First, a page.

KPMG's Shaun Murphy on tax measures in need of urgent reform to assist indigenous Irish businesses ahead of Brexit.
The tax rate on gains on sale of business assets by corporates is of concern to both domestic as well as international businesses. The current rate of 33% is uncompetitive and should be 12.5%.
In terms of inward investment, developments in international tax law mean that it is important to locate substance, including key decision makers, in the jurisdiction in which profits are reflected.
If Ireland is to be a location of choice for key decision makers, it’s important to also have a competitive personal tax regime for mobile executives. A number of things could be done such as removing non-domiciled individuals from the Capital Acquisitions Tax regime and replacing the non-domicile remittance system with an exemption system.
We work with a lot of clients with cross-border interests, operations or customers in Britain. Their main concerns are about disruption and the unknown where delays, checks and other currently relatively seamless processes become complex. Given the just-in-time nature of modern business it has become quite a challenge to anticipate the likely Brexit impact.
For example, tariffs could become a feature of business and make previously profitable areas unviable. We’ve been working with clients assessing such scenarios and quantifying other issues such as supply chain risks. Ultimately business will hope that the myriad of Brexit-related issues will be resolved via negotiation.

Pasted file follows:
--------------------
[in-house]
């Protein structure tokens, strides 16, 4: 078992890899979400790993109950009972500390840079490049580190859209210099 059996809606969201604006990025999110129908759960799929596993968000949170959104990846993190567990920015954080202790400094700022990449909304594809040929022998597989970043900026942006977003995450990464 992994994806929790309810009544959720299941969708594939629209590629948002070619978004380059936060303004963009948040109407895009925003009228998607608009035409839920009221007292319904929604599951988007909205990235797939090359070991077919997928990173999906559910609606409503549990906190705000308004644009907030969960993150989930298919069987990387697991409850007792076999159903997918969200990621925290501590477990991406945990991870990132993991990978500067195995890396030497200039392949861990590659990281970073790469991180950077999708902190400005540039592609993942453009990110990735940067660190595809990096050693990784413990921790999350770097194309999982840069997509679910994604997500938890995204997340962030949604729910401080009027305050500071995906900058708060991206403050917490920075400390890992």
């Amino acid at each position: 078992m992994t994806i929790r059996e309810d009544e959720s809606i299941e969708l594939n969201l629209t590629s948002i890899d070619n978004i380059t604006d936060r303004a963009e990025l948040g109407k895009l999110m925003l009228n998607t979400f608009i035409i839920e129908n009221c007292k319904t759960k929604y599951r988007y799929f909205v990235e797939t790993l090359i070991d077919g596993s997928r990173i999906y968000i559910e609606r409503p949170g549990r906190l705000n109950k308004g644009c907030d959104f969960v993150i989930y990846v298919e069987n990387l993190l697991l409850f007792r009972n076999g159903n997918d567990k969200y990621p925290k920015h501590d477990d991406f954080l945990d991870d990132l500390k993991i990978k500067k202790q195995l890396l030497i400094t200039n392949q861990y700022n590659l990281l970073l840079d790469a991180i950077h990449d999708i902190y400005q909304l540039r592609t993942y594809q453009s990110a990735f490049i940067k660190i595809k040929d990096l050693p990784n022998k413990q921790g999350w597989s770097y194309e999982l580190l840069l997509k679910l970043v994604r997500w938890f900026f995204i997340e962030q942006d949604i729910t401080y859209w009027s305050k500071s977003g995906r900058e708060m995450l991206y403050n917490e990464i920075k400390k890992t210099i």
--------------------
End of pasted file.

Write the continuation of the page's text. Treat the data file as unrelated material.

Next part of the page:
Entrepreneurs, regardless of whether they are Irish or from elsewhere are highly mobile and very regularly move location based on the taxation environment. So it’s very important to give a lot of thought to the tax policy matters as they effect entrepreneurship.
Ireland has been relatively less successful in encouraging domestic entrepreneurship of scale than at attracting inward investment of scale. Sticking with Capital Gain Tax, an improvement in Entrepreneurs CGT Relief would be welcome.
I expect that regardless of Brexit, the UK will continue to develop tax policies to attract business, and this will have a potentially significant influence on the level of business activity in Ireland. I hope the policy decision that Ireland takes to mitigate the effect of UK tax policies will continue to be informed by the clear need to encourage entrepreneurship, and to ensure that our tax code is comprehensive, efficient and competitive.
This is an abridged version of an article which appeared in the Business Plus Magazine, September edition, and is reproduced here with their kind permission.